Not Our Grandparents’ War

Today’s security environment is far less predictable than that of the Cold War and traditional notions of  “security” fail to fully capture the challenges of the 21st century battle space. It’s time for the U.S. political-military machine to throttle back its preoccupation with refighting the conventional battles of a bygone era and accelerate the development of  solutions for non-traditional threats.

Asymmetric threats driven by ethnic, economic, social, religious, political and environmental strife – the root drivers of much of the conflicts flaring up across the globe – are the new and dominant normal in national security affairs.  The interaction of these variables, coupled with poor governance, result in unpredictable outcomes that do not fit neatly into the old school “national security” framework. A national security logic that revolves on the axis of Great States conflict is outdated and should no longer be the dominant framework for assessing and reacting to an unfamiliar and very dynamic threat environment.

Policymakers would be wise to heed former Defense Secretary Bob Gates’ words when he remarked, “Development is a lot cheaper than sending soldiers.” In addition, the American agencies most responsible for engagement with the rest of the world must make programmatic choices that enable the country to better work with governmental and non-governmental actors to confront terrorism and a host of other destabilizing factors.

Time to Listen to “Mad Dog”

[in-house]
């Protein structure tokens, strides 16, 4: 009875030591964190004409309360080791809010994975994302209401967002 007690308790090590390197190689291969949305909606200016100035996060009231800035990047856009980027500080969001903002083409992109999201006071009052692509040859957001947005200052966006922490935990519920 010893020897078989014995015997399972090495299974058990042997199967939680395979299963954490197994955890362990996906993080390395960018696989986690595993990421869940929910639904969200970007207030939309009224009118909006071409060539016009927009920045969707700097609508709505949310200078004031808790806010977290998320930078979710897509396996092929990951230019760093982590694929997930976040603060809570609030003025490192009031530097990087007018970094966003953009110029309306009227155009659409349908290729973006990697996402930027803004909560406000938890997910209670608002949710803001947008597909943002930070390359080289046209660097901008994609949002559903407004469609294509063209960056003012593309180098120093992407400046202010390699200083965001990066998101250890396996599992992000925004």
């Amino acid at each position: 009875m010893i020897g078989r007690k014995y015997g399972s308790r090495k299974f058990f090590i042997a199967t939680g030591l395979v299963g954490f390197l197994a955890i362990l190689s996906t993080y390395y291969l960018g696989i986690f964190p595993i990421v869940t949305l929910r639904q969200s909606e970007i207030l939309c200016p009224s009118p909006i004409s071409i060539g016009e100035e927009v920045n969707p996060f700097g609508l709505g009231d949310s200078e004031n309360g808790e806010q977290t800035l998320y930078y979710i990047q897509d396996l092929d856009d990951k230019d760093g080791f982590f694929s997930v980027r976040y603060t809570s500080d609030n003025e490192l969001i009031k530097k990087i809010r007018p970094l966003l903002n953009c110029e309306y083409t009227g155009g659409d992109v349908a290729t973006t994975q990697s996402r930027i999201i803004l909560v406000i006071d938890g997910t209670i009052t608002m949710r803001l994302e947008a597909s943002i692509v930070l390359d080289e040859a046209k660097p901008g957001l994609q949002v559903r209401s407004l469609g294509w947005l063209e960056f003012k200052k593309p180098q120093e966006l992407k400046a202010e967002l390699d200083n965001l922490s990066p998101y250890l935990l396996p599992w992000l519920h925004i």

The budget of the State Department, the international soft power arm of our government, constitutes less than 3 percent of the national budget (military spending is greater than 20 percent of the national budget). Even with the growing realization of the importance of programs that address human security needs – the root causes of terrorist acts and other destabilizing events – the State Department faces the persistent threat of budget-slashing.

Mattis-Graphic-300x300

It is hard to comprehend the reasoning in spending fourteen times as much on arms and soldiers than on non-military programs better suited to address threats linked to global human insecurity factors. Where is the logic in spending $3.5 billion on one warship when scarce national dollars could be used to magnify non-kinetic programs that address the root causes of the ills we are now attempting to treat with expensive machines and the lives of American troops?   Congressional leaders would be wise to listen to Marine Corps General “Mad Dog” Matthis, who once stated,When you don’t invest in the Department of State, I have to buy more ammunition.”    

The greatest threats to the American homeland cannot be contained or eliminated by the newest versions of sailing starships. Further, being strong on defense should not only mean the maintenance of a global network of conventional hardware. Within this new threat environment, it should also signify the capacity to deliver soft power programs to help ameliorate the most vexing challenges of our day.

I fully appreciate the innovation and dedication that building a ship like the Zumwalt entails and I salute the men and women who had a hand in bringing this magnificent machine off the drawing board and into the water. However, this ship is the wrong tool at the wrong time and congressional national defense committees should be asking our military leaders, “Are you marching into the future facing backwards?” It sure looks like it.

 

Author

Oliver Barrett
Oliver Barrett

Oliver Leighton-Barrett is a multi-lingual researcher and a decorated retired military officer specializing in the inter-play between fragile states and national security matters. A former U.S. Marine, and Naval aviator, Oliver is a veteran of several notable U.S. military operations, to include: Operation Restore Hope (Somalia); and Operation Enduring Freedom (Afghanistan and Philippines). His functional areas of focus include: U.S. Diplomacy; U.S. Defense; and Climate Change. His geographic areas of focus include: Latin America and the Caribbean and the Middle East and North Africa (MENA).